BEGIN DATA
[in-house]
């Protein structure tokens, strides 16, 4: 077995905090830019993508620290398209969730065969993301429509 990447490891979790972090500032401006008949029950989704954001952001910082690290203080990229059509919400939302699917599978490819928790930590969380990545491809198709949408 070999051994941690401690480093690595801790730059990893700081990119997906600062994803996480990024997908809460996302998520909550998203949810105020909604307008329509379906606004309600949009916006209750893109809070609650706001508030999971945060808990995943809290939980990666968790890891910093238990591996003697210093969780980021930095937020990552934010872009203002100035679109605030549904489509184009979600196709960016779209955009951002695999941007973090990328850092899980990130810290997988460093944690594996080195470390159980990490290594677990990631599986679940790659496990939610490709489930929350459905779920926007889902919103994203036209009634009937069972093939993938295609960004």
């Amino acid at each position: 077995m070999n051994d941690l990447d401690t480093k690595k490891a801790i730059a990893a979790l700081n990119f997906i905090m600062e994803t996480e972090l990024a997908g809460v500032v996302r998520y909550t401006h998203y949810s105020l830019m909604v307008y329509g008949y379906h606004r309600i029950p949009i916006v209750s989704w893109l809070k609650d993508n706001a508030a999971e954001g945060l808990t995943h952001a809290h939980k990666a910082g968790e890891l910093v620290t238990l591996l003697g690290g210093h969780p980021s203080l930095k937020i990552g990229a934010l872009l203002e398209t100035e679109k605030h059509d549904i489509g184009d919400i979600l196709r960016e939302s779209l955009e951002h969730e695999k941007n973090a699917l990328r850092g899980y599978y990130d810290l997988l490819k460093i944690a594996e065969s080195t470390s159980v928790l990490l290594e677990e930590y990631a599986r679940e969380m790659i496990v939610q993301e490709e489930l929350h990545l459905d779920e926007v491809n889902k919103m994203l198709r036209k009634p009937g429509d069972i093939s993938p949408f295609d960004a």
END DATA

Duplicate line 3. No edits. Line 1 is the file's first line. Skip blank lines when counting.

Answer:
């Amino acid at each position: 077995m070999n051994d941690l990447d401690t480093k690595k490891a801790i730059a990893a979790l700081n990119f997906i905090m600062e994803t996480e972090l990024a997908g809460v500032v996302r998520y909550t401006h998203y949810s105020l830019m909604v307008y329509g008949y379906h606004r309600i029950p949009i916006v209750s989704w893109l809070k609650d993508n706001a508030a999971e954001g945060l808990t995943h952001a809290h939980k990666a910082g968790e890891l910093v620290t238990l591996l003697g690290g210093h969780p980021s203080l930095k937020i990552g990229a934010l872009l203002e398209t100035e679109k605030h059509d549904i489509g184009d919400i979600l196709r960016e939302s779209l955009e951002h969730e695999k941007n973090a699917l990328r850092g899980y599978y990130d810290l997988l490819k460093i944690a594996e065969s080195t470390s159980v928790l990490l290594e677990e930590y990631a599986r679940e969380m790659i496990v939610q993301e490709e489930l929350h990545l459905d779920e926007v491809n889902k919103m994203l198709r036209k009634p009937g429509d069972i093939s993938p949408f295609d960004a």